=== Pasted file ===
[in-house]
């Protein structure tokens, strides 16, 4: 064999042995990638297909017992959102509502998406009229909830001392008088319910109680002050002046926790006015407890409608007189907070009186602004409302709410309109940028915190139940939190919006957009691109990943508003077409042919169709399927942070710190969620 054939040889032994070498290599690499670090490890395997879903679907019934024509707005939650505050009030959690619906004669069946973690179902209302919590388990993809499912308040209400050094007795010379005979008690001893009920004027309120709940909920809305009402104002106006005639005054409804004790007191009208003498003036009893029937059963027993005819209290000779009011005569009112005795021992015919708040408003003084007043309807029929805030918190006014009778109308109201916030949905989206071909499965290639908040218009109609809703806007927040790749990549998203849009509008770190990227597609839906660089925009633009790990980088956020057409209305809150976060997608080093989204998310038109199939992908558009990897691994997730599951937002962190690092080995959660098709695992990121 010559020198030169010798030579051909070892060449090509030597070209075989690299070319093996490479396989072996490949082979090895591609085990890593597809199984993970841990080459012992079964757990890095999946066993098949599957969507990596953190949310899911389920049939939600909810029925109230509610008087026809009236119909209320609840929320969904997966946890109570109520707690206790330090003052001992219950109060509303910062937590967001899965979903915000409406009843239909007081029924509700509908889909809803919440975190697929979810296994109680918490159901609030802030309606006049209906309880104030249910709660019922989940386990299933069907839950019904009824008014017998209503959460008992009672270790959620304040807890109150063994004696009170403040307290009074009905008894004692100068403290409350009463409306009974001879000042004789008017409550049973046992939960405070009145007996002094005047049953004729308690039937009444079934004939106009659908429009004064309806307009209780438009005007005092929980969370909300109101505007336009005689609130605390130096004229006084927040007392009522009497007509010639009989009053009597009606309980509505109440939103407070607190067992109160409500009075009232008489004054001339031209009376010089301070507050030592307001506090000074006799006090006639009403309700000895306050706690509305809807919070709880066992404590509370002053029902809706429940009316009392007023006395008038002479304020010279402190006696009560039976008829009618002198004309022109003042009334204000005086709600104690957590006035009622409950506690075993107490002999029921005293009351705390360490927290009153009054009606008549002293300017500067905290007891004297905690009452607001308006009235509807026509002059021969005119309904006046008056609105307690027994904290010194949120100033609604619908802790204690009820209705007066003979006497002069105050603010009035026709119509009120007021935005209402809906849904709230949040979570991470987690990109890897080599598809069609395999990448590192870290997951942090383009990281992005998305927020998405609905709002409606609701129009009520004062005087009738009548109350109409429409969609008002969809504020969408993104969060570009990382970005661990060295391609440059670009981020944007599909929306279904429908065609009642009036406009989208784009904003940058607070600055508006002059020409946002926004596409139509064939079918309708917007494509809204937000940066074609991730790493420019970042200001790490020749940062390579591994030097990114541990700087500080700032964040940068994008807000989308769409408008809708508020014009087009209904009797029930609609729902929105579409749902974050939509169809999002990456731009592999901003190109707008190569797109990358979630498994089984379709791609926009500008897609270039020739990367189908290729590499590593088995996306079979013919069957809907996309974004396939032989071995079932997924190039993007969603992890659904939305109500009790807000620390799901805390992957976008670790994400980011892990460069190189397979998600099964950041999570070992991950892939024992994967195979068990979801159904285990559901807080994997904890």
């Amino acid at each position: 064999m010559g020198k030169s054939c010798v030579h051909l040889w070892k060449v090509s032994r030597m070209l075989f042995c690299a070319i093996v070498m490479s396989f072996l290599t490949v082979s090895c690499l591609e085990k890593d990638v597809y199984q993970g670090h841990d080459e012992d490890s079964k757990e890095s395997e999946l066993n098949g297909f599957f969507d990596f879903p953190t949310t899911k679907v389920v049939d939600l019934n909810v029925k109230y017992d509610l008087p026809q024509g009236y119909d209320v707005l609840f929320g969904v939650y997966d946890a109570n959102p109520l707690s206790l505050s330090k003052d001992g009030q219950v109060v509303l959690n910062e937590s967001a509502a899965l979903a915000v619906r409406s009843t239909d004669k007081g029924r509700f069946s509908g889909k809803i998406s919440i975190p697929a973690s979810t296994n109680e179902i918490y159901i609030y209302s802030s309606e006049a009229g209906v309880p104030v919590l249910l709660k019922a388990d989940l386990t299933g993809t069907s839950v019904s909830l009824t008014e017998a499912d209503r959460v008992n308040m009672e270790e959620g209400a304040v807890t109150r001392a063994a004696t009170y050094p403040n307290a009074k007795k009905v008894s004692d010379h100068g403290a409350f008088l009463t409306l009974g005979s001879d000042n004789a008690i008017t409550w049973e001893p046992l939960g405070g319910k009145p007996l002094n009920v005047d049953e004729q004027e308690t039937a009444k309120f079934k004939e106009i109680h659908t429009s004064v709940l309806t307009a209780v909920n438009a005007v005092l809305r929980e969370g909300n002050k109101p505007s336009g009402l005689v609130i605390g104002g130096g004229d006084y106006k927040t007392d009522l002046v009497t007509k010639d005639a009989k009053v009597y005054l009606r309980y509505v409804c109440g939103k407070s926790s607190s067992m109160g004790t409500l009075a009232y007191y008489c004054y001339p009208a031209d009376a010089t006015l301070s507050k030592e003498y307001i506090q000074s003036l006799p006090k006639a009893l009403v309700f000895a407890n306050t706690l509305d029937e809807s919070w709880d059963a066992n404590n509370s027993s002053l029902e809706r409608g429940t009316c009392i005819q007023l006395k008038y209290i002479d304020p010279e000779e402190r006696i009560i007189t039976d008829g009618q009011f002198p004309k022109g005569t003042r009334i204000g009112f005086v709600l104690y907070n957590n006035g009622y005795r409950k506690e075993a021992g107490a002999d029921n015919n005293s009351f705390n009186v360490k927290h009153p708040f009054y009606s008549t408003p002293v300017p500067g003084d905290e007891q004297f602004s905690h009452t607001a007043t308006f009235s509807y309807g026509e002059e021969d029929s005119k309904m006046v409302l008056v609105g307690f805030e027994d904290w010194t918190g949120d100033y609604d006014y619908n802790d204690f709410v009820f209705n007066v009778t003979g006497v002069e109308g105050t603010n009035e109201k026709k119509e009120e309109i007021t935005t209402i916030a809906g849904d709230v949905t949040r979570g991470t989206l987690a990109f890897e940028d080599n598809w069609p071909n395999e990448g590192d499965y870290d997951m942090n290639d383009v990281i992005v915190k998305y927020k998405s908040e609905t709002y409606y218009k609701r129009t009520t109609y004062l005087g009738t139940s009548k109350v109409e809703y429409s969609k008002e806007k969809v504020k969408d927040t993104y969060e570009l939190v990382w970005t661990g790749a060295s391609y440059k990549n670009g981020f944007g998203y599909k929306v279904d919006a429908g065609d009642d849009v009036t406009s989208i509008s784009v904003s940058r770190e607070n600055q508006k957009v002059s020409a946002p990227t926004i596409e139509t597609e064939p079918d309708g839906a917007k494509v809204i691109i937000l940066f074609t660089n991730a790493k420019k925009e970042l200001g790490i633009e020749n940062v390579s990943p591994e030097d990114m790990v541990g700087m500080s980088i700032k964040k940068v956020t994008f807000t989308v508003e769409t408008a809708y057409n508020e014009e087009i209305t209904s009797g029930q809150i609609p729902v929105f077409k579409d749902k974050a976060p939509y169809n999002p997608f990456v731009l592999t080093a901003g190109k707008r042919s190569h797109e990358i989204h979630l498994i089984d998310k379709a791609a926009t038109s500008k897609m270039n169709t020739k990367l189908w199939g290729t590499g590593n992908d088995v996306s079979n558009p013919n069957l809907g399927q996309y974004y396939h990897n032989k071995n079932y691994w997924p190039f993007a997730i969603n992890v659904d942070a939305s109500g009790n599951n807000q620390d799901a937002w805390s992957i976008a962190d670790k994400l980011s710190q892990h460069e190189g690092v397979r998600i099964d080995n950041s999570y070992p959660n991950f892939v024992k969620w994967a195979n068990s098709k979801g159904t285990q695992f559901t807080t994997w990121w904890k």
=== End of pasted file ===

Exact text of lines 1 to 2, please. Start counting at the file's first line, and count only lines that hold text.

[in-house]
């Protein structure tokens, strides 16, 4: 064999042995990638297909017992959102509502998406009229909830001392008088319910109680002050002046926790006015407890409608007189907070009186602004409302709410309109940028915190139940939190919006957009691109990943508003077409042919169709399927942070710190969620 054939040889032994070498290599690499670090490890395997879903679907019934024509707005939650505050009030959690619906004669069946973690179902209302919590388990993809499912308040209400050094007795010379005979008690001893009920004027309120709940909920809305009402104002106006005639005054409804004790007191009208003498003036009893029937059963027993005819209290000779009011005569009112005795021992015919708040408003003084007043309807029929805030918190006014009778109308109201916030949905989206071909499965290639908040218009109609809703806007927040790749990549998203849009509008770190990227597609839906660089925009633009790990980088956020057409209305809150976060997608080093989204998310038109199939992908558009990897691994997730599951937002962190690092080995959660098709695992990121 010559020198030169010798030579051909070892060449090509030597070209075989690299070319093996490479396989072996490949082979090895591609085990890593597809199984993970841990080459012992079964757990890095999946066993098949599957969507990596953190949310899911389920049939939600909810029925109230509610008087026809009236119909209320609840929320969904997966946890109570109520707690206790330090003052001992219950109060509303910062937590967001899965979903915000409406009843239909007081029924509700509908889909809803919440975190697929979810296994109680918490159901609030802030309606006049209906309880104030249910709660019922989940386990299933069907839950019904009824008014017998209503959460008992009672270790959620304040807890109150063994004696009170403040307290009074009905008894004692100068403290409350009463409306009974001879000042004789008017409550049973046992939960405070009145007996002094005047049953004729308690039937009444079934004939106009659908429009004064309806307009209780438009005007005092929980969370909300109101505007336009005689609130605390130096004229006084927040007392009522009497007509010639009989009053009597009606309980509505109440939103407070607190067992109160409500009075009232008489004054001339031209009376010089301070507050030592307001506090000074006799006090006639009403309700000895306050706690509305809807919070709880066992404590509370002053029902809706429940009316009392007023006395008038002479304020010279402190006696009560039976008829009618002198004309022109003042009334204000005086709600104690957590006035009622409950506690075993107490002999029921005293009351705390360490927290009153009054009606008549002293300017500067905290007891004297905690009452607001308006009235509807026509002059021969005119309904006046008056609105307690027994904290010194949120100033609604619908802790204690009820209705007066003979006497002069105050603010009035026709119509009120007021935005209402809906849904709230949040979570991470987690990109890897080599598809069609395999990448590192870290997951942090383009990281992005998305927020998405609905709002409606609701129009009520004062005087009738009548109350109409429409969609008002969809504020969408993104969060570009990382970005661990060295391609440059670009981020944007599909929306279904429908065609009642009036406009989208784009904003940058607070600055508006002059020409946002926004596409139509064939079918309708917007494509809204937000940066074609991730790493420019970042200001790490020749940062390579591994030097990114541990700087500080700032964040940068994008807000989308769409408008809708508020014009087009209904009797029930609609729902929105579409749902974050939509169809999002990456731009592999901003190109707008190569797109990358979630498994089984379709791609926009500008897609270039020739990367189908290729590499590593088995996306079979013919069957809907996309974004396939032989071995079932997924190039993007969603992890659904939305109500009790807000620390799901805390992957976008670790994400980011892990460069190189397979998600099964950041999570070992991950892939024992994967195979068990979801159904285990559901807080994997904890």